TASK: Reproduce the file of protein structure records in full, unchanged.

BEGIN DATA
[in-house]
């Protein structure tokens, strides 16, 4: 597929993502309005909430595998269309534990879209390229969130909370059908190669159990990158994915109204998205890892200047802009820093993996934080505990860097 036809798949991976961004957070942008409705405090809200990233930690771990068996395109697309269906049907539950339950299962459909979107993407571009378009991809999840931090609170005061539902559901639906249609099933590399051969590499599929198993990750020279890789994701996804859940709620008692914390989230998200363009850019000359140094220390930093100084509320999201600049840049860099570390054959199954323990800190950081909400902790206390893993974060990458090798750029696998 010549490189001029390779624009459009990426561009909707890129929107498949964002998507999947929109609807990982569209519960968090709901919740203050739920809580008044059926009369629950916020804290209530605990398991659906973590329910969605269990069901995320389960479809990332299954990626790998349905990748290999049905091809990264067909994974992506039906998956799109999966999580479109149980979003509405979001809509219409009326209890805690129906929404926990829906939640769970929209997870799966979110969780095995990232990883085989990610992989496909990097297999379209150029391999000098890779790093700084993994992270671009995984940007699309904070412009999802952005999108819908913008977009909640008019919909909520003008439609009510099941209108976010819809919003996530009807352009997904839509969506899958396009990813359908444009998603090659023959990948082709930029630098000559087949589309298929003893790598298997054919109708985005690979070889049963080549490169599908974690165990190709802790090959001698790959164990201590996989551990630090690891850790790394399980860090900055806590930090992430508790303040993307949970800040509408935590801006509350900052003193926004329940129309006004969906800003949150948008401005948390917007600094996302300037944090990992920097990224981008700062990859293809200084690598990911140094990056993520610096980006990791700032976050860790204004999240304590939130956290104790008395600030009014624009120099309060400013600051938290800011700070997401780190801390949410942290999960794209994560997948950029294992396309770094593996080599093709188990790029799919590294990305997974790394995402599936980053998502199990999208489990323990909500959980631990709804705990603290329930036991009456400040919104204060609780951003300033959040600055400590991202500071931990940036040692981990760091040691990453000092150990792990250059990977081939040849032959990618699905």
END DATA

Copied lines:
[in-house]
């Protein structure tokens, strides 16, 4: 597929993502309005909430595998269309534990879209390229969130909370059908190669159990990158994915109204998205890892200047802009820093993996934080505990860097 036809798949991976961004957070942008409705405090809200990233930690771990068996395109697309269906049907539950339950299962459909979107993407571009378009991809999840931090609170005061539902559901639906249609099933590399051969590499599929198993990750020279890789994701996804859940709620008692914390989230998200363009850019000359140094220390930093100084509320999201600049840049860099570390054959199954323990800190950081909400902790206390893993974060990458090798750029696998 010549490189001029390779624009459009990426561009909707890129929107498949964002998507999947929109609807990982569209519960968090709901919740203050739920809580008044059926009369629950916020804290209530605990398991659906973590329910969605269990069901995320389960479809990332299954990626790998349905990748290999049905091809990264067909994974992506039906998956799109999966999580479109149980979003509405979001809509219409009326209890805690129906929404926990829906939640769970929209997870799966979110969780095995990232990883085989990610992989496909990097297999379209150029391999000098890779790093700084993994992270671009995984940007699309904070412009999802952005999108819908913008977009909640008019919909909520003008439609009510099941209108976010819809919003996530009807352009997904839509969506899958396009990813359908444009998603090659023959990948082709930029630098000559087949589309298929003893790598298997054919109708985005690979070889049963080549490169599908974690165990190709802790090959001698790959164990201590996989551990630090690891850790790394399980860090900055806590930090992430508790303040993307949970800040509408935590801006509350900052003193926004329940129309006004969906800003949150948008401005948390917007600094996302300037944090990992920097990224981008700062990859293809200084690598990911140094990056993520610096980006990791700032976050860790204004999240304590939130956290104790008395600030009014624009120099309060400013600051938290800011700070997401780190801390949410942290999960794209994560997948950029294992396309770094593996080599093709188990790029799919590294990305997974790394995402599936980053998502199990999208489990323990909500959980631990709804705990603290329930036991009456400040919104204060609780951003300033959040600055400590991202500071931990940036040692981990760091040691990453000092150990792990250059990977081939040849032959990618699905």